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Sextus Empiricus and Greek Scepticism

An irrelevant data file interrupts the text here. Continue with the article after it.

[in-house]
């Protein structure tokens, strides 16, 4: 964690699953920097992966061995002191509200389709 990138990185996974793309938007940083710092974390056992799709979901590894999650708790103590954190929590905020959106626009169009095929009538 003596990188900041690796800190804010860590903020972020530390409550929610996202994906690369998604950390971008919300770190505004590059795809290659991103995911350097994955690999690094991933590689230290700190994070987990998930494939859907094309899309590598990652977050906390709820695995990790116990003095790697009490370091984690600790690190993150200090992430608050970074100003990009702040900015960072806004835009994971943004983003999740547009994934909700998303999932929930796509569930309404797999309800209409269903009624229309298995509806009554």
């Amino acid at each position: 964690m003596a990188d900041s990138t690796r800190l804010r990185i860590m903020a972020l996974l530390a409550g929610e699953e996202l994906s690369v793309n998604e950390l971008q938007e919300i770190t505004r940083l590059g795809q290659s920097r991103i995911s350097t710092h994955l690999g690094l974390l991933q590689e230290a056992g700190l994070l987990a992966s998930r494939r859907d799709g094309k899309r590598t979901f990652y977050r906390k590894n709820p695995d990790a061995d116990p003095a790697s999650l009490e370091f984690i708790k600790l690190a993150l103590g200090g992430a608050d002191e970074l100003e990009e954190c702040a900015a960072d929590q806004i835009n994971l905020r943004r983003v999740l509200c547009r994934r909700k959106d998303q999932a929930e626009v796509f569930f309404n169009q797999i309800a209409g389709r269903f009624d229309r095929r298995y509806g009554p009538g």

written by "Patrick, Mary Mills, 1850-1940" in opposition to a custom thus: some of the Ethiopians tattoo new-born children, but we do not, and the Persians think it is seemly to have a garment of many colors and reaching to the feet, but we think it not so. The Indians ταῖς γυναιξὶ δημοσίᾳ μίγνυνται, but most of the other nations consider it a shame. We place a law in 149 opposition to a law in this way: among the Romans he who renounces his paternal inheritance does not pay his father's debts, but among the Rhodians he pays them in any case; and among the Tauri in Scythia it was a law to offer strangers in sacrifice to Artemis, but with us it is forbidden to kill a man near a temple. We place a school 150 in opposition to a school when we oppose the school of Diogenes to that of Aristippus, or that of the Laconians to that of the Italians. We place a mythical belief in opposition to a mythical belief, as by some traditions Jupiter is said to be the father of men and gods, and by others Oceanus, as we say— "Oceanus father of the gods, and Tethys the mother." We place dogmatic opinions in opposition to each other, 151 when we say that some declare that there is only one element, but others that they are infinite in number, and some that the soul is mortal, others that it is immortal; and some say that our affairs are directed by the providence of the gods, but others that there is no providence. We 152 place custom in opposition to other things, as for example to a law, when we say that among the Persians it is the custom to practice ἀρρενομιξίαι, but among the Romans it is forbidden by law to do it; by us adultery is forbidden, but among the Massagetae indifference in this respect is allowed by custom, as Eudoxos of Cnidus relates in the first part of his boo...

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